Nissan Leaf Reviews
Arriving for the 2011 model year, the Nissan Leaf changed the electric vehicle segment forever by providing enough range to meet the requirements of most daily drivers. Thanks to a spacious cabin and a cargo area that rivals what much bigger vehicles offer, the Nissan’s EV is much more than a gimmick. The Leaf has what it takes to be a legitimate replacement for the traditional gas-powered family car.
Nissan Leaf Overview
The Nissan Leaf is a five-door compact electric car first offered for the 2011 model year. While the Leaf has not significantly changed since its launch, Nissan has refined the vehicle by adding options and improving its driving range. With a relatively affordable starting price, the Leaf is a significant vehicle in the global pursuit of transportation that utilizes alternative fuels.
The Nissan Leaf is powered by an 80 kilowatt electric motor and a single-speed reduction gear. The power plant creates 107 horsepower and an impressive 207 pound-feet of torque. However, the numbers don’t tell the entire performance story. Thanks to the all-or-nothing approach of an electric drivetrain, instant torque gives the Leaf a little more punch that you might expect.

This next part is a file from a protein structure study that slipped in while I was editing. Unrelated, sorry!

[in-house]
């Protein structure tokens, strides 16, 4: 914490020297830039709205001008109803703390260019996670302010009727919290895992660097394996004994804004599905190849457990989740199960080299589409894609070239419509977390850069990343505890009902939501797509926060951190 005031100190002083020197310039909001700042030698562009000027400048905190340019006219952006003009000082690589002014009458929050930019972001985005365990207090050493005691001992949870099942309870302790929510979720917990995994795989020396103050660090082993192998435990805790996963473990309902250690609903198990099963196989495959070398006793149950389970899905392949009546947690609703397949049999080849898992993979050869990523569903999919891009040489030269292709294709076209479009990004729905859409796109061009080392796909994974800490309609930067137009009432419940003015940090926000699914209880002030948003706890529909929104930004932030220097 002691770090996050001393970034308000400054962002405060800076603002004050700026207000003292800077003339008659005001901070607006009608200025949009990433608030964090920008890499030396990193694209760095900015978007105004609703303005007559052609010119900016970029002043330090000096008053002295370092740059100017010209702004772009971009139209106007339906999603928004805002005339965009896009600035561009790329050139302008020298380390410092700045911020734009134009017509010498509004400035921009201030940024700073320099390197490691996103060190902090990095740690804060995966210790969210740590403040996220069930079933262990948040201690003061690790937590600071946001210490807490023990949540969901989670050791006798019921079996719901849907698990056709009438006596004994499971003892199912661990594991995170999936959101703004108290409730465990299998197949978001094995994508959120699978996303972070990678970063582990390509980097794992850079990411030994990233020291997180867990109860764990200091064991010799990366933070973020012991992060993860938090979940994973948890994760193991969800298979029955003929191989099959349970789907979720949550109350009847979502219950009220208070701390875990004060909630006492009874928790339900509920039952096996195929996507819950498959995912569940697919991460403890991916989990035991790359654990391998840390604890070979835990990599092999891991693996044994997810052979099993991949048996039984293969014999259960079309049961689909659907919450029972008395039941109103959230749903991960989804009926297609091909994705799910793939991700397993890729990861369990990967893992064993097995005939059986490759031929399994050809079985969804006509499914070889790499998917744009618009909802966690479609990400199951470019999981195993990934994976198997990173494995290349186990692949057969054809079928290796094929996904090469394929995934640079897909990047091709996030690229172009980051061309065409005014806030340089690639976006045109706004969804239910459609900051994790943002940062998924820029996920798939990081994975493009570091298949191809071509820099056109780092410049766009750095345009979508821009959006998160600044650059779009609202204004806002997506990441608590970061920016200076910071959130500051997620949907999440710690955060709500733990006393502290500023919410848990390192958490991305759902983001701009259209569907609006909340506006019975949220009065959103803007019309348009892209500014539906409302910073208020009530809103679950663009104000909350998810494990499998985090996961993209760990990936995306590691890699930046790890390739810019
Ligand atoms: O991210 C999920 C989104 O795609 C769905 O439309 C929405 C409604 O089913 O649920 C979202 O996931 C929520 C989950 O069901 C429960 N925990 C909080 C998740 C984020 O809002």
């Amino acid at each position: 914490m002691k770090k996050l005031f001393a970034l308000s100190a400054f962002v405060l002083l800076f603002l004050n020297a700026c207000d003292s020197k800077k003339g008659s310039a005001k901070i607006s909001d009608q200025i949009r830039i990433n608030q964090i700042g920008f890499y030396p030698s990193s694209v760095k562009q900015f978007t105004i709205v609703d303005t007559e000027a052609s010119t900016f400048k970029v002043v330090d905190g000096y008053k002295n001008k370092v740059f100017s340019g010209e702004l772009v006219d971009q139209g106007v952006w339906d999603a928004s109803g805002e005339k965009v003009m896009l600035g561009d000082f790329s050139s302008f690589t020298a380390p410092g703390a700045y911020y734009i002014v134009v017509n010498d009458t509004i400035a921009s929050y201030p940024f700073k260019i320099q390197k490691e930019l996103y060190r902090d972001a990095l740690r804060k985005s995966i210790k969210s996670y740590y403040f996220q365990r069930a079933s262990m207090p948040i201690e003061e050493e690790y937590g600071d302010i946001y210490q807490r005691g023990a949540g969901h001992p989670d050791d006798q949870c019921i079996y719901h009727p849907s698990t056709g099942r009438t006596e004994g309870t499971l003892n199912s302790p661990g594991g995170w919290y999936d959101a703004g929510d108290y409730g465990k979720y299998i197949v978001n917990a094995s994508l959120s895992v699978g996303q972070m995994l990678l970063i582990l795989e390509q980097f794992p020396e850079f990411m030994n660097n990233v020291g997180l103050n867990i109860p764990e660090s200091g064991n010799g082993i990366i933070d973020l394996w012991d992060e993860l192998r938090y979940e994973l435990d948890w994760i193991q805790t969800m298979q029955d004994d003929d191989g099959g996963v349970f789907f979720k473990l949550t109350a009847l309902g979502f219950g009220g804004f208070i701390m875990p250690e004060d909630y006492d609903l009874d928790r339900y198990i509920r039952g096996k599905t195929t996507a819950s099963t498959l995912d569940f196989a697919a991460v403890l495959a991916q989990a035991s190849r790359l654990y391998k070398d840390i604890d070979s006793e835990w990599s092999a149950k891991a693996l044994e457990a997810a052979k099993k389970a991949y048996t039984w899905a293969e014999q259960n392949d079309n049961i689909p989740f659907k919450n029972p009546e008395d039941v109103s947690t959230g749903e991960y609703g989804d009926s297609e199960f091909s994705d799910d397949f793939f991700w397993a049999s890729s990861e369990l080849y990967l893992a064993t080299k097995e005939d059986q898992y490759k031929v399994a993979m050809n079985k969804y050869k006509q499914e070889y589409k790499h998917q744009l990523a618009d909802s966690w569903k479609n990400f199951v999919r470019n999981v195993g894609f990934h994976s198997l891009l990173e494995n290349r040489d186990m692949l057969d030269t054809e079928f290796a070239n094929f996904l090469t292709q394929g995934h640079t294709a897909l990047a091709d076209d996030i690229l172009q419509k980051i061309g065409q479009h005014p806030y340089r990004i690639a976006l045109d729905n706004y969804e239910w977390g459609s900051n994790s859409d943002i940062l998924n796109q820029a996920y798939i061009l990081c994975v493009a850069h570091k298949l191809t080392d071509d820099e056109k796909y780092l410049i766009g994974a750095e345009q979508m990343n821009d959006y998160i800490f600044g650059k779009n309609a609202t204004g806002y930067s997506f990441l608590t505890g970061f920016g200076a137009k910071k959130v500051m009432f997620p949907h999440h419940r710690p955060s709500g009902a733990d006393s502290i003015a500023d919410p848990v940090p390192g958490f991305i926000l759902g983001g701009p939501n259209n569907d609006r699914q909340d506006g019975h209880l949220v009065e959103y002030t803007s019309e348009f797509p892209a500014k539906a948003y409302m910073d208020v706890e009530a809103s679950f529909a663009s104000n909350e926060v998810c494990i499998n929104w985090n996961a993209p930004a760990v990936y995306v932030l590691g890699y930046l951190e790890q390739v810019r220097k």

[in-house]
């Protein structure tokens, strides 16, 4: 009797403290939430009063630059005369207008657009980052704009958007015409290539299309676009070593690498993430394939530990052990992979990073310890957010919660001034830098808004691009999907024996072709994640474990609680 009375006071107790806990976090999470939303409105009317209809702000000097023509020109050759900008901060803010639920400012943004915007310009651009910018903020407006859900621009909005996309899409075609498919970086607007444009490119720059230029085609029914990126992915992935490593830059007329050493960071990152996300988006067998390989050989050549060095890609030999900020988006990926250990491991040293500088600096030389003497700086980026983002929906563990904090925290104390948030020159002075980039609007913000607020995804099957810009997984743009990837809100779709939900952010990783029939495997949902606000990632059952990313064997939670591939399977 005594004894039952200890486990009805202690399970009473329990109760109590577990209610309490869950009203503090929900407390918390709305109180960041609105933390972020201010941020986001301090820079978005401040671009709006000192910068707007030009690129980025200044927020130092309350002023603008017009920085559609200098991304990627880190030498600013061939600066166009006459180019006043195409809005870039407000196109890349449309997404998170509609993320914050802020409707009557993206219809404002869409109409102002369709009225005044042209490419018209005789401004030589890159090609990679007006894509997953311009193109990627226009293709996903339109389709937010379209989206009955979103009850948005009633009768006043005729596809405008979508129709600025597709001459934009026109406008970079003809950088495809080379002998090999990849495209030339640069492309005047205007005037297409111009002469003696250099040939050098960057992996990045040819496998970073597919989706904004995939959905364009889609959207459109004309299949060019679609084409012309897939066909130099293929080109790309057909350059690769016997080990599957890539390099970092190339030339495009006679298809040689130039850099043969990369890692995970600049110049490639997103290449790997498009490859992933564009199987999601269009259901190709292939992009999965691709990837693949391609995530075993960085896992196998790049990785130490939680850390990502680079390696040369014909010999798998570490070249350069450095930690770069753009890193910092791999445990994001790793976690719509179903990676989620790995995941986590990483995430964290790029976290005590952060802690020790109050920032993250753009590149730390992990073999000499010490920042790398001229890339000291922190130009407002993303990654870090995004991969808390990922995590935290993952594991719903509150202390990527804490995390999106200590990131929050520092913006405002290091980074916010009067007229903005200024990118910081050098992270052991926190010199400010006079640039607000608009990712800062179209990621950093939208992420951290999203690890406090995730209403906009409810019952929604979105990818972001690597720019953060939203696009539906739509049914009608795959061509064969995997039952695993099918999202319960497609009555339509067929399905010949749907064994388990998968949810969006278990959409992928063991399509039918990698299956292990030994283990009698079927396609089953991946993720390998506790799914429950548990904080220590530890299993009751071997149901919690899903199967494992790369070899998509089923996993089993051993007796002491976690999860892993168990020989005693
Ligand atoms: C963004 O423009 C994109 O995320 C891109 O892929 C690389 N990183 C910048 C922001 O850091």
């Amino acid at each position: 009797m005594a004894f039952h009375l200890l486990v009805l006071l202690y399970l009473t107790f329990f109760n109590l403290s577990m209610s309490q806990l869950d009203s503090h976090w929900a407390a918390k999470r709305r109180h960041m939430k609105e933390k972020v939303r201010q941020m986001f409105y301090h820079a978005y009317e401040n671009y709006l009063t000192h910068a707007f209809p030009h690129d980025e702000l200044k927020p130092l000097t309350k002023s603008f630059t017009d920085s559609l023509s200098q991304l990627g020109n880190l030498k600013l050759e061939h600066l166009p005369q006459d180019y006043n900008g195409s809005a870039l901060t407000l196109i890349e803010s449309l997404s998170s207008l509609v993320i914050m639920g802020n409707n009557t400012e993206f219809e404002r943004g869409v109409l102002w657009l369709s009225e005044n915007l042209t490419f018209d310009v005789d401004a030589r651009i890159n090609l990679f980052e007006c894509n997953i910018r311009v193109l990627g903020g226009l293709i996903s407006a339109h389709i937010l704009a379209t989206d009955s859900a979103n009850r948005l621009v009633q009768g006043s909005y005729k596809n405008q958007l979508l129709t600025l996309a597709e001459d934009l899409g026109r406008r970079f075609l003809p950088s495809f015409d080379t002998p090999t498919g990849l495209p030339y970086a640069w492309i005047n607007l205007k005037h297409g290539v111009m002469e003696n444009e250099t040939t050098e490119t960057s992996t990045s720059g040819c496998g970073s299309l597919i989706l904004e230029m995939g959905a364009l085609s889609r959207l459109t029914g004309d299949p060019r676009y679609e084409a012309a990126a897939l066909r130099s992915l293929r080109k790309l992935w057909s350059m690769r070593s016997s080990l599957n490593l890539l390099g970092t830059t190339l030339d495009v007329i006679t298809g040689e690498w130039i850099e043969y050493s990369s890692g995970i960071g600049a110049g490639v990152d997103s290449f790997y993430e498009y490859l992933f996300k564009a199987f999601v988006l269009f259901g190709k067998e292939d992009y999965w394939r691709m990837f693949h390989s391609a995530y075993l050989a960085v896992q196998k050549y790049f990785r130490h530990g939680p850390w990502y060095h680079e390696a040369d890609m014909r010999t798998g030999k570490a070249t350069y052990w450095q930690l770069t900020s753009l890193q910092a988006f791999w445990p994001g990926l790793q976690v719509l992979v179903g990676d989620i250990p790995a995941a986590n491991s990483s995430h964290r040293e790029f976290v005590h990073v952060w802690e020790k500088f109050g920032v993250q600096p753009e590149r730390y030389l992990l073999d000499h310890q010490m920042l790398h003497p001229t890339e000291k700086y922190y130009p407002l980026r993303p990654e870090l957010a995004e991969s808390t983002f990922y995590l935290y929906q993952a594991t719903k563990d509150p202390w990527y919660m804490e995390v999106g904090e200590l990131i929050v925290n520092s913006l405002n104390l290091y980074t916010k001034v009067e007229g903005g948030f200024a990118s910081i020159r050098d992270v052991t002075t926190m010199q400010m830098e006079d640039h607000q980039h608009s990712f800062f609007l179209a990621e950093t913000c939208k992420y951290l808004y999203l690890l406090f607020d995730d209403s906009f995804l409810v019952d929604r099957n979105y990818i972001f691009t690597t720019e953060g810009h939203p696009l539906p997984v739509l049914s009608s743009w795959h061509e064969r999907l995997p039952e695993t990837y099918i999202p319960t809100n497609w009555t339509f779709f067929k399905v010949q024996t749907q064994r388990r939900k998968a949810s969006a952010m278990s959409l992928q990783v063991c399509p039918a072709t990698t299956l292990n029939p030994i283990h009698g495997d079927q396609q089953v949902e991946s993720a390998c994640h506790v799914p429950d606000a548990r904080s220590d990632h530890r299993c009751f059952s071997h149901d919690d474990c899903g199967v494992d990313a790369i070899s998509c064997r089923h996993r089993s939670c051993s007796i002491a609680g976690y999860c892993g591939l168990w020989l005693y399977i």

The Nissan Leaf contains a high-level of standard features for a relatively affordable compact electric vehicle. Automatic climate control, heated front seats and push-button start are all standard. Bluetooth and USB connectivity are also included. Higher trim levels can include an upgraded audio system, leather appointed seating, a heated steering wheel, navigation, fog lights and more.
A pioneer in the affordable family-friendly EV segment, the Nissan Leaf now has a few competitors from today’s top automotive manufacturers, although most come with a caveat or two. The Kia Soul EV offers a competitive price point and features, while the Volkswagen e-Golf has a design that’s arguably more attractive. You may also want to investigate the Chevrolet Bolt and Ford Focus Electric as alternatives to the Leaf. Another viable option is the BMW i3, although it is priced significantly higher and loses a good deal of the Leaf’s utility.